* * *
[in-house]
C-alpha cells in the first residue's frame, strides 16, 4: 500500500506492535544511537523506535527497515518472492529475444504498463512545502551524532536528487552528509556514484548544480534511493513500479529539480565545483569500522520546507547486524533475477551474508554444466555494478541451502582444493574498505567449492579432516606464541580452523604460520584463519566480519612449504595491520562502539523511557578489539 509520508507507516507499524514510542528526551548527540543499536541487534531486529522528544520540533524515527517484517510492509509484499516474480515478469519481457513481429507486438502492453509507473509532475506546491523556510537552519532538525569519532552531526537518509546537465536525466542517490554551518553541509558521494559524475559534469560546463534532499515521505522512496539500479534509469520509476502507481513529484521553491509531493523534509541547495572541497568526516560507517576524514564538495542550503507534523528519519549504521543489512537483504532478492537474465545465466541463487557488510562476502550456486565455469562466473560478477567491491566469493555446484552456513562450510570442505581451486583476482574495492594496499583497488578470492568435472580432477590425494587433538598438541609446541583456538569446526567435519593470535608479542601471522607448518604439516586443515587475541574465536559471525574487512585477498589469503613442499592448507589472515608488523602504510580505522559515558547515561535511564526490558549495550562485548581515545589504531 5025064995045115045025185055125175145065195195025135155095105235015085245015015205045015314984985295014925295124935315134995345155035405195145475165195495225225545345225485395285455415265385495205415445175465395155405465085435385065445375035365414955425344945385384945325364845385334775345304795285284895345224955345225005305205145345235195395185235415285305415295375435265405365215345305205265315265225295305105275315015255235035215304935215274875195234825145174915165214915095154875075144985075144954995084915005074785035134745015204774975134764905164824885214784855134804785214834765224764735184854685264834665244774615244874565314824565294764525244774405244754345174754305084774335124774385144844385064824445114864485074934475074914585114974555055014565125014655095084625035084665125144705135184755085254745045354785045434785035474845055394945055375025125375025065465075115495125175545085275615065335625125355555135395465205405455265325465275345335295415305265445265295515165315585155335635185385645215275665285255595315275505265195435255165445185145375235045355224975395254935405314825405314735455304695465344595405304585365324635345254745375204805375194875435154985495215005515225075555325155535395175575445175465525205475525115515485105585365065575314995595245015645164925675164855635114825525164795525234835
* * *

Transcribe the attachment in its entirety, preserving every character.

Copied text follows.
[in-house]
C-alpha cells in the first residue's frame, strides 16, 4: 500500500506492535544511537523506535527497515518472492529475444504498463512545502551524532536528487552528509556514484548544480534511493513500479529539480565545483569500522520546507547486524533475477551474508554444466555494478541451502582444493574498505567449492579432516606464541580452523604460520584463519566480519612449504595491520562502539523511557578489539 509520508507507516507499524514510542528526551548527540543499536541487534531486529522528544520540533524515527517484517510492509509484499516474480515478469519481457513481429507486438502492453509507473509532475506546491523556510537552519532538525569519532552531526537518509546537465536525466542517490554551518553541509558521494559524475559534469560546463534532499515521505522512496539500479534509469520509476502507481513529484521553491509531493523534509541547495572541497568526516560507517576524514564538495542550503507534523528519519549504521543489512537483504532478492537474465545465466541463487557488510562476502550456486565455469562466473560478477567491491566469493555446484552456513562450510570442505581451486583476482574495492594496499583497488578470492568435472580432477590425494587433538598438541609446541583456538569446526567435519593470535608479542601471522607448518604439516586443515587475541574465536559471525574487512585477498589469503613442499592448507589472515608488523602504510580505522559515558547515561535511564526490558549495550562485548581515545589504531 5025064995045115045025185055125175145065195195025135155095105235015085245015015205045015314984985295014925295124935315134995345155035405195145475165195495225225545345225485395285455415265385495205415445175465395155405465085435385065445375035365414955425344945385384945325364845385334775345304795285284895345224955345225005305205145345235195395185235415285305415295375435265405365215345305205265315265225295305105275315015255235035215304935215274875195234825145174915165214915095154875075144985075144954995084915005074785035134745015204774975134764905164824885214784855134804785214834765224764735184854685264834665244774615244874565314824565294764525244774405244754345174754305084774335124774385144844385064824445114864485074934475074914585114974555055014565125014655095084625035084665125144705135184755085254745045354785045434785035474845055394945055375025125375025065465075115495125175545085275615065335625125355555135395465205405455265325465275345335295415305265445265295515165315585155335635185385645215275665285255595315275505265195435255165445185145375235045355224975395254935405314825405314735455304695465344595405304585365324635345254745375204805375194875435154985495215005515225075555325155535395175575445175465525205475525115515485105585365065575314995595245015645164925675164855635114825525164795525234835